LAS VEGAS (KTNV) — Evel Knievel's son has filed a lawsuit against movie and entertainment giant Disney for basing a recent movie character in Toy Story 4 on the Las Vegas daredevil.
The movie debuted in 2019 and merchandise, including the likeness and image of motorcycle-riding dare devil Duke Caboom, were sold in stores for Disney.
"It's obvious, it's a knock off of Evel Knievel," said Kelly Knievel, Evel Knievel's son.
Kelly Knievel, with K & K promotions which owns all of the rights to Evel Knievel's image, has filed a lawsuit in Federal court claiming Disney and Pixar ripped off the iconic Evel Knievel image and based it on the Toy Story character.
"My dad didn't break his bones and spill his blood, so Disney could make a bunch of money, it's just not the way it works," said Kelly Knievel.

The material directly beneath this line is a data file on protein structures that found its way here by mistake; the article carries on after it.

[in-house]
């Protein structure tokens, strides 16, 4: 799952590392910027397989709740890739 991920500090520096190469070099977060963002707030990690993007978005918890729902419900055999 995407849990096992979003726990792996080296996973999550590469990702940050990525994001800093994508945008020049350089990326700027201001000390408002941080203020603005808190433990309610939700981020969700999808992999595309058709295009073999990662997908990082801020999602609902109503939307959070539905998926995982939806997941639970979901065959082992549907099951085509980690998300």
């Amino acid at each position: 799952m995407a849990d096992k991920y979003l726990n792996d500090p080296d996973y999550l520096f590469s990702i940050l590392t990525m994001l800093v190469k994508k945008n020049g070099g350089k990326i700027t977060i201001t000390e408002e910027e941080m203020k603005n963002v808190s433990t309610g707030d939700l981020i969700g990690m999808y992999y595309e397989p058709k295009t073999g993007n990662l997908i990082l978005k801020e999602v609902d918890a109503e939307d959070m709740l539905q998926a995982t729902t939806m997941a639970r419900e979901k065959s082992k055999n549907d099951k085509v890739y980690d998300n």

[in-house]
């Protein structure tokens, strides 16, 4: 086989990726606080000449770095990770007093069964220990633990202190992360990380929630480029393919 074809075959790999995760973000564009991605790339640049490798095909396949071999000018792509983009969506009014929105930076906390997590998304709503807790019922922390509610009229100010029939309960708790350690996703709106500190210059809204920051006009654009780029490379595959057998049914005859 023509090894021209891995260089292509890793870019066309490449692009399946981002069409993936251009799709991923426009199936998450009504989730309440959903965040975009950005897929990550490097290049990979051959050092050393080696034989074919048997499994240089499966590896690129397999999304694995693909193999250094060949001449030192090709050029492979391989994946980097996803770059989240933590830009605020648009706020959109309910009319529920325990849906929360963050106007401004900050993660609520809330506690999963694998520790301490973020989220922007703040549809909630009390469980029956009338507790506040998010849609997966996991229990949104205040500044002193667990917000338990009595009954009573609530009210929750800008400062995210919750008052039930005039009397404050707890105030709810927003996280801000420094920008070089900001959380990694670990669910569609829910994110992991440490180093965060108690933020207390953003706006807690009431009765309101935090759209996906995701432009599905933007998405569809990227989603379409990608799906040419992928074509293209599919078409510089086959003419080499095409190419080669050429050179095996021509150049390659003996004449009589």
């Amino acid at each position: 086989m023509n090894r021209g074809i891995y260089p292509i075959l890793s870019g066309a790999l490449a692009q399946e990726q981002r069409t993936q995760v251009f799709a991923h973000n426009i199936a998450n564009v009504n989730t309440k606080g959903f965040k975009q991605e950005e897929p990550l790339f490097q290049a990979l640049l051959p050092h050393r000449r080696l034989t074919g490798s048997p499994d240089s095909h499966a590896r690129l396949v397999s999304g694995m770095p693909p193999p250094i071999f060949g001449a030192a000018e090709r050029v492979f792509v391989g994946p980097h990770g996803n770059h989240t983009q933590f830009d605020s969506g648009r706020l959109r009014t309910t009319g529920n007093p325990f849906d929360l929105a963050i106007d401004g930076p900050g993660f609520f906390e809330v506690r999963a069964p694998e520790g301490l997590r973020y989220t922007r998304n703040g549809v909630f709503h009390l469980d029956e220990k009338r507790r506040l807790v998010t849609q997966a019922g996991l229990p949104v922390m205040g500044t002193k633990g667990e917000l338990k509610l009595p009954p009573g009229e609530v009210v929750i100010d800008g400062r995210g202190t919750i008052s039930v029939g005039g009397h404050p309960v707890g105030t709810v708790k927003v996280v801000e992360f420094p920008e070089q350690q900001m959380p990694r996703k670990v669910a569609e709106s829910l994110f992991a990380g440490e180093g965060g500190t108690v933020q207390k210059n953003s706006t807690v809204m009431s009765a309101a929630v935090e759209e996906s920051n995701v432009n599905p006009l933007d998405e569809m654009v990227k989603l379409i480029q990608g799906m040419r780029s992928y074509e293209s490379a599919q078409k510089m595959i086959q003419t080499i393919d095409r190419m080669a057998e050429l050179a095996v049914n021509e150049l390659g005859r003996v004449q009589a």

Evel Knievel became a part of Americana after his infamous attempt to jump the Caesars Palace Fountains in Las Vegas on New Years' Eve in 1967.
Evel's attempt failed and he suffered numerous broken bones and nearly died.
Knievel recovered and jumped several more times setting world records before passing away in Florida in 2007 at the age of 69.
The daredevil was recognized around the world and was known for his unmistakable jumpsuits, oftentimes in red, white and blue.
"Did I see the similarities between Duke Caboom and Evel Knievel? They just took Evel Knievel, dressed him up in a Canadian outfit, I mean, who else was a guy supposed to be, can you think of somebody else that Duke Caboom was supposed to be?" remarked Kelly Knievel in an interview with 13 Investigates.
The lawsuit claims Disney created or licensed toys and other merchandise with Duke Caboom's likeness and image which brought in untold amounts of money.
"Even their marketing is a knock off of the way the Evel Knievel toy was marketed when they pose him in the same poses, with the same packaging, it's ridiculous," said Kelly Knievel.
13 Investigates contacted The Walt Disney Company about the lawsuit, a spokesperson released a statement saying "The claims are without merit and we intend to defend against them vigorously in court."
The lawsuit is seeking more than $75,000 in damages.